The daughter of the Rev. Martin Luther King Jr. has been chosen as the first woman to head the civil rights organization that he co-founded.

The Southern Christian Leadership Conference announced the election of the Rev. Bernice King as its eighth president Friday morning. Interim President Byron Clay called King and said she accepted the position.

"In the spirit of your father, Martin Luther King Jr., we look forward with anticipation to your leadership," Clay told King, 46, as reporters listened to his end of the conversation.

She could be heard responding, "Thank you very much."

"SCLC is a great organization with a rich history," Clay told reporters. "She is excited. I am excited. The nation will be excited."

Today, SCLC has roughly 10,000 members and nearly 80 chapters in 17 states from Georgia to California. The group has also opened a nonviolent conflict resolution center in Israel, with plans to open 10 international sites in 10 years.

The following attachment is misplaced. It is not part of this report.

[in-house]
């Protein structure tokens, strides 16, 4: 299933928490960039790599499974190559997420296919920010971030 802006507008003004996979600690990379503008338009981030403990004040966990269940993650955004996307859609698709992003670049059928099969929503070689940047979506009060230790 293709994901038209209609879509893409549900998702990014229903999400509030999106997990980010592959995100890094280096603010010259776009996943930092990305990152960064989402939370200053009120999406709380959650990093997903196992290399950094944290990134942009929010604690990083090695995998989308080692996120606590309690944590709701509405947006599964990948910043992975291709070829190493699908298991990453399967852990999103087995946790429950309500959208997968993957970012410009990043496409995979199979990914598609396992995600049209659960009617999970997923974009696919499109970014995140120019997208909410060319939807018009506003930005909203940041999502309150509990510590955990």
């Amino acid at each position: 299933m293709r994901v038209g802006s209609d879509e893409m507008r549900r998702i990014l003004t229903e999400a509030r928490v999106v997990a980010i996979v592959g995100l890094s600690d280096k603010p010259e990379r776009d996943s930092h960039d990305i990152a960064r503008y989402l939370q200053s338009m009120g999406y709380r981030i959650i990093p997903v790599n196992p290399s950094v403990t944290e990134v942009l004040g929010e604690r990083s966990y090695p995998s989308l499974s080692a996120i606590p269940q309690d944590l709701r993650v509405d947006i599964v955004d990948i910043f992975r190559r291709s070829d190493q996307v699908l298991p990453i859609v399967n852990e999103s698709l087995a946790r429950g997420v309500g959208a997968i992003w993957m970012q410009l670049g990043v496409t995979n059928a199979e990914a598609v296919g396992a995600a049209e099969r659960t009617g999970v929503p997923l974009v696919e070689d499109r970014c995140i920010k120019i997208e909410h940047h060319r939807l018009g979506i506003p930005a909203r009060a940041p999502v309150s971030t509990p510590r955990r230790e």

Martin Luther King Jr. was the SCLC's first president, serving from 1957 until his death in 1968. His eldest son, Martin Luther King III, was president from 1998 to 2003.

Bernice King inherits an SCLC and issues much changed from the days of her father's leadership. And she will have to work to rebuild the organization, which has stumbled in recent years.

"She can hearken back to her father's legacy, but she's going to have to redefine it," said Emory University political science professor Andra Gillespie. "She now, as his child, is going to have to figure out a way to push that legacy forward so we don't perpetuate a stagnant, chauvinistic civil rights agenda."

Internal bickering has overshadowed signs of progress for SCLC that included paying off millions in debt and opening a $3 million headquarters in Atlanta. A former state director in Florida accused several national leaders of financial mismanagement and the president of the Los Angeles chapter last fall clashed with leadership over his support for gay marriage in California.

Charles Steele resigned as president on Jan. 31 and still works with the group as a conflict resolution consultant. Clay has served as interim president since February. It is not yet known when he will step down and King will take over as president.